Fiery Speech of Hezbollah fallout to spare Future-Hezbollah talks
The Daily Star/Feb. 02, 2015
BEIRUT: The Future Movement and Hezbollah will meet for a fifth round of talks Tuesday, the first time they convene after the resistance party chief said the Israeli airstrike in Qunaitra last month has shattered the rules of engagement with Israel.
But it appears that the Future-Hezbollah dialogue will not be affected by the negative impact the fiery speech of Hezbollah leader Sayyed Hasan Nasrallah has left within Future Movement circles, Speaker Nabih Berri told his visitors Sunday.
He said dialogue between the two rival groups would carry on undeterred as it was agreed “from day one that problematic issues such as Hezbollah’s arsenal, its intervention in Syria and the Special Tribunal for Lebanon will not be tackled.”
According to March 8 sources, Tuesday’s session to be held at Berri’s residence in Ain al-Tineh will pursue discussions on defusing Sunni-Shiite tensions – the main item on the dialogue agenda which also includes finding a mechanism to allow the election of a president, boosting efforts to combat terrorism, promoting a new electoral law and energizing stagnant state institutions.
Berri promised that the Lebanese would see their capital free of any political signage for the Amal Movement, Hezbollah and the Future Movement so as to contribute in minimizing tensions. Berri said the Interior Ministry would carry out the task of removing the signage.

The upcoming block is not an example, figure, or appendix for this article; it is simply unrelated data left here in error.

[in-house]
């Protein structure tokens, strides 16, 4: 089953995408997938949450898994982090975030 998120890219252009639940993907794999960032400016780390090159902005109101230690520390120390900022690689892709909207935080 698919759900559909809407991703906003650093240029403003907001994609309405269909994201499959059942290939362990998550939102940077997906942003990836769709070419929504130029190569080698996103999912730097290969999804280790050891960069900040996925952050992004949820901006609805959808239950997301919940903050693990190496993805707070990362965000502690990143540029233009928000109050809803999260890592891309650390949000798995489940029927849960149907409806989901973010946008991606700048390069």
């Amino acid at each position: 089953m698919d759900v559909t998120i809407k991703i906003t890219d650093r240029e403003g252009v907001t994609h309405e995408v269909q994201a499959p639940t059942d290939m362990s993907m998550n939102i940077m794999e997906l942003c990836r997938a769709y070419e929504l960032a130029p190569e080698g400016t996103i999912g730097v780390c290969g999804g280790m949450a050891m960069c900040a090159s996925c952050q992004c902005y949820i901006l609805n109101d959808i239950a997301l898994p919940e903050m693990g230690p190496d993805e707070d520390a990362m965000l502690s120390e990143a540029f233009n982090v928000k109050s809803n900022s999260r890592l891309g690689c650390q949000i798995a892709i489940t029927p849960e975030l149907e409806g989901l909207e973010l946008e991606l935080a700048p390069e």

As for reports that the issue of celebratory gunfire in Beirut fired by Hezbollah supporters during Nasrallah’s highly anticipated speech Friday will figure high up on the agenda of talks, one March 8 source that the issue was “problematic for Hezbollah maybe more than the Future Movement.”
“The issue is certainly not an item on the agenda but might be tackled as part of the broader topic of defusing Sunni-Shiite tensions,” the source told The Daily Star, adding that Nasrallah has long pleaded with his supporters to refrain from resorting to celebratory gunfire during his appearances.
The criticism leveled against Nasrallah’s speech the head of the Future parliamentary bloc MP Fouad Siniora was also unlikely to deter the talks.
Siniora condemned over the weekend what he described as brash remarks made by Nasrallah, saying comments concerning the shattered rules of engagement with Israel “are unilateral and hasty and eliminate the will of the Lebanese people who are committed to Resolution 1701.”
“The criticism will not affect dialogue one bit,” the source said.
“Siniora is one of the politicians who are bothered by the ongoing dialogue between Hezbollah and the Future Movement.”
Over the weekend, Future Movement MP Ghazi Youssef said that for the benefit of the Lebanese, dialogue with Hezbollah would not stop after the party targeted an Israeli military convoy in the occupied Shebaa Farms. “This dialogue builds for calm amid all the turmoil the region is witnessing,” he added.
The dialogue between Hezbollah and the Future Movement, whose strained ties have heightened sectarian and political tensions and sometimes put the country on edge, has won support from rival politicians, as well as from Saudi Arabia, Iran, Egypt, the U.S. and the European Union.